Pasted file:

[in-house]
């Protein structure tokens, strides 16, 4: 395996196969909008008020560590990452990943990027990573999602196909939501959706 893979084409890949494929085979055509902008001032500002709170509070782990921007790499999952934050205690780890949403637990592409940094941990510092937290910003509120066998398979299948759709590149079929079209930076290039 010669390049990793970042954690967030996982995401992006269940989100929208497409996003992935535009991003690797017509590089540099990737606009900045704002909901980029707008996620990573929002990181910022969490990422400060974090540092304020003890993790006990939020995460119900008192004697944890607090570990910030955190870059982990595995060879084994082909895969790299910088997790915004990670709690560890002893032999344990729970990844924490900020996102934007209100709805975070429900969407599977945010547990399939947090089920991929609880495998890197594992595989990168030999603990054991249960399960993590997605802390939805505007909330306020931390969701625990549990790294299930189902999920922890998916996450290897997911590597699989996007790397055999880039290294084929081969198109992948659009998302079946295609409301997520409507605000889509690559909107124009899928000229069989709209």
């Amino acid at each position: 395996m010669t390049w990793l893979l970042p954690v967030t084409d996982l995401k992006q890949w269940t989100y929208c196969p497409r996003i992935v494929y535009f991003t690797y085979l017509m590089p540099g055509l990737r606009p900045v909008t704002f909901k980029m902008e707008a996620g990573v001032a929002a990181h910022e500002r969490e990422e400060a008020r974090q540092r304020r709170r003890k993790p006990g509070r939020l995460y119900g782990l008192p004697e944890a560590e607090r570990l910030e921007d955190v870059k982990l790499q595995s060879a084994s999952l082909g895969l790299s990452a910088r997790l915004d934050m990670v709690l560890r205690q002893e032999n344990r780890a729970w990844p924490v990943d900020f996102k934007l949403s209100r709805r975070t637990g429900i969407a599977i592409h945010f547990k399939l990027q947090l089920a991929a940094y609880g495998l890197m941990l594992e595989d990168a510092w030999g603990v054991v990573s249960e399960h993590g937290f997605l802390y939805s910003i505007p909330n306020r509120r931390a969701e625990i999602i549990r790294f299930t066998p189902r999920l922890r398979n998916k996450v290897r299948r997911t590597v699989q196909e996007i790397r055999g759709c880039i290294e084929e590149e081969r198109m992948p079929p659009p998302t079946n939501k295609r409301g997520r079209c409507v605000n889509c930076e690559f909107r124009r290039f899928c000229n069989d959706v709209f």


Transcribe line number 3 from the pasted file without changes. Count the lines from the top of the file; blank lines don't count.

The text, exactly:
């Amino acid at each position: 395996m010669t390049w990793l893979l970042p954690v967030t084409d996982l995401k992006q890949w269940t989100y929208c196969p497409r996003i992935v494929y535009f991003t690797y085979l017509m590089p540099g055509l990737r606009p900045v909008t704002f909901k980029m902008e707008a996620g990573v001032a929002a990181h910022e500002r969490e990422e400060a008020r974090q540092r304020r709170r003890k993790p006990g509070r939020l995460y119900g782990l008192p004697e944890a560590e607090r570990l910030e921007d955190v870059k982990l790499q595995s060879a084994s999952l082909g895969l790299s990452a910088r997790l915004d934050m990670v709690l560890r205690q002893e032999n344990r780890a729970w990844p924490v990943d900020f996102k934007l949403s209100r709805r975070t637990g429900i969407a599977i592409h945010f547990k399939l990027q947090l089920a991929a940094y609880g495998l890197m941990l594992e595989d990168a510092w030999g603990v054991v990573s249960e399960h993590g937290f997605l802390y939805s910003i505007p909330n306020r509120r931390a969701e625990i999602i549990r790294f299930t066998p189902r999920l922890r398979n998916k996450v290897r299948r997911t590597v699989q196909e996007i790397r055999g759709c880039i290294e084929e590149e081969r198109m992948p079929p659009p998302t079946n939501k295609r409301g997520r079209c409507v605000n889509c930076e690559f909107r124009r290039f899928c000229n069989d959706v709209f």